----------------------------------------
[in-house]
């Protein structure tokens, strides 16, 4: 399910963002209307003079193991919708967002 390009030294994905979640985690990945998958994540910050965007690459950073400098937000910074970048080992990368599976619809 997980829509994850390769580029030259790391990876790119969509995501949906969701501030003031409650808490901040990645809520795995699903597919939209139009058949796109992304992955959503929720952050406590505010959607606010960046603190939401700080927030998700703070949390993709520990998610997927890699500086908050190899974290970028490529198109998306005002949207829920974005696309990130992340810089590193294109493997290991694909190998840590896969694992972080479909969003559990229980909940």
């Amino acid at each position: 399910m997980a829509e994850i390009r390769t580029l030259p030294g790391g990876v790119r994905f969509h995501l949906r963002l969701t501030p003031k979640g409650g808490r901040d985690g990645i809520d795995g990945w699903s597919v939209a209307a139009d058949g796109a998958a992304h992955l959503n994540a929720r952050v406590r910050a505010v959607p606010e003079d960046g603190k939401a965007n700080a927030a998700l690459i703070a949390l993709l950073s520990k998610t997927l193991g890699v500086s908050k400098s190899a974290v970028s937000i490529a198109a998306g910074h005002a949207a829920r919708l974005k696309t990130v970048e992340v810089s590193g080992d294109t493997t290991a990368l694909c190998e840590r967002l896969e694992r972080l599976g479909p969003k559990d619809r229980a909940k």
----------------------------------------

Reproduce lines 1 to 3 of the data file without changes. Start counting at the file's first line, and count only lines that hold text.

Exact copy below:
[in-house]
């Protein structure tokens, strides 16, 4: 399910963002209307003079193991919708967002 390009030294994905979640985690990945998958994540910050965007690459950073400098937000910074970048080992990368599976619809 997980829509994850390769580029030259790391990876790119969509995501949906969701501030003031409650808490901040990645809520795995699903597919939209139009058949796109992304992955959503929720952050406590505010959607606010960046603190939401700080927030998700703070949390993709520990998610997927890699500086908050190899974290970028490529198109998306005002949207829920974005696309990130992340810089590193294109493997290991694909190998840590896969694992972080479909969003559990229980909940």
């Amino acid at each position: 399910m997980a829509e994850i390009r390769t580029l030259p030294g790391g990876v790119r994905f969509h995501l949906r963002l969701t501030p003031k979640g409650g808490r901040d985690g990645i809520d795995g990945w699903s597919v939209a209307a139009d058949g796109a998958a992304h992955l959503n994540a929720r952050v406590r910050a505010v959607p606010e003079d960046g603190k939401a965007n700080a927030a998700l690459i703070a949390l993709l950073s520990k998610t997927l193991g890699v500086s908050k400098s190899a974290v970028s937000i490529a198109a998306g910074h005002a949207a829920r919708l974005k696309t990130v970048e992340v810089s590193g080992d294109t493997t290991a990368l694909c190998e840590r967002l896969e694992r972080l599976g479909p969003k559990d619809r229980a909940k």